It looks like you're using Internet Explorer 11 or older. This website works best with modern browsers such as the latest versions of Chrome, Firefox, Safari, and Edge. If you continue with this browser, you may see unexpected results.
The term "popular" includes a few types of publications including entertainment magazines, news magazines, special interest magazines, and journals of commentary and opinion.
Entertainment and Recreational Magazines
Entertainment is a perfectly good purpose, but these publications are not for any academic use.
Articles are very short and never cite sources.
Authors are usually staff writers,
Entertainment magazines include a lot of advertisements.
If in reading an entertainment magazine you come across an article on a topic you want to pursue academically, check scholarly journals and/or reputable news magazines for more substantial information.
Examples of entertainment magazines include People,O: The Oprah Magazine, Good Housekeeping, and Rolling Stone.
News Magazines and Newspapers
News magazines and newspapers keep the public up to date on current events.
Articles are written for the broad general public.
Most publications include both short and long articles.
Some publications, such as The New York Times, are known for publishing in-depth investigative articles.
These publications rarely give citations, but sources are often noted in the text.
Articles are usually written by journalists.
News publications usually include photographs and advertising.
Newspapers are also often known for their editorials and book/film/theater reviews.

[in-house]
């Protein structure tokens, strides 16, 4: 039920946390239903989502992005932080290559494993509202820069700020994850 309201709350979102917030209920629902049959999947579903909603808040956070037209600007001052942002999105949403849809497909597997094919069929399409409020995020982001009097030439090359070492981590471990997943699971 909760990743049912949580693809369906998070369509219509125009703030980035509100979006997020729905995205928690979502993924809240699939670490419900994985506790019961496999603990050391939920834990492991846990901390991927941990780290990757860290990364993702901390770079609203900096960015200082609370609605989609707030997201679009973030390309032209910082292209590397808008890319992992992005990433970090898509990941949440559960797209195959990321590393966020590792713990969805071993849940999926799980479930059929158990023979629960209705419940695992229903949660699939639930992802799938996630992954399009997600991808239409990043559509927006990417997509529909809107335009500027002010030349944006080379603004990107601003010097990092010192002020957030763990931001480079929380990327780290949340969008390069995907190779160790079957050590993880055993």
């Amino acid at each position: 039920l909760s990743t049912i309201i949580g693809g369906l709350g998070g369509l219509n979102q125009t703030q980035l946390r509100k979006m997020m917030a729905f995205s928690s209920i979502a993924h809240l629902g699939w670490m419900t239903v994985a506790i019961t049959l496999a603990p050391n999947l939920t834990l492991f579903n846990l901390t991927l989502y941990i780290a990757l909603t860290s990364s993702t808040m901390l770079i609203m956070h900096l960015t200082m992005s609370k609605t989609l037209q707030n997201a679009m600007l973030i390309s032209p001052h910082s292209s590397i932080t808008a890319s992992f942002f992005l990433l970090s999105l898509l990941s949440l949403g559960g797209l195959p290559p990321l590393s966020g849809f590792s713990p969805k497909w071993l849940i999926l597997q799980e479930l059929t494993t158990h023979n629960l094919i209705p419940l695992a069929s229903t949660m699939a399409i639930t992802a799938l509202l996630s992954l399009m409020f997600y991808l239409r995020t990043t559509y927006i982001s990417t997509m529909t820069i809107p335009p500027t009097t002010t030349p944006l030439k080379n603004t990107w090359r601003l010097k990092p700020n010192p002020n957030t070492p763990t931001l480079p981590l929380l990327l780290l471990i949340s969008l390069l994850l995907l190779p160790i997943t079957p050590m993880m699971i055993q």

Reputable news magazines and newspapers may be appropriate sources for some college assignments.
Time and The Economist are examples of news magazines.
Special Interest Magazines
Special interest magazines target people who want to read about an avocation or other special interest.
The topics in these publications may often be pursued at the professional research level and written about in scholarly journals. However, special interest magazines target the non-scholar.
Special interest magazines may use specialized vocabulary and assume some prior knowledge of the topic.
These publications rarely include citations, but sources are often noted in the text.
Special interest magazines contain advertising and are heavily illustrated.
Some special interest magazines are published by non-profit organizations. Examples of these magazines are Audubon and Sierra.
Other special interest magazines include AARP The Magazine, Astronomy Magazine, Money, Psychology Today, ScientificAmerican, and Vegetarian Times.
Special interest publications may be appropriate sources for some college assignments.
Magazines of Commentary and Opinion
These publications provide a forum for the discussion of social and political issues.
The intended audiences is the general educated public.
Some publications have a specific point of view, e.g. conservative or liberal.
Articles may be written by public figures, representatives of organizations, or professional authors.
Article length varies, with some publications having very short articles, others lengthier.
Most also include book reviews.
Examples of commentary and opinion are The Atlantic, The Nation,National Review,The New Republic, The Progressive, and The Weekly Standard.
Magazines of commentary and opinion may be appropriate sources for some college assignments.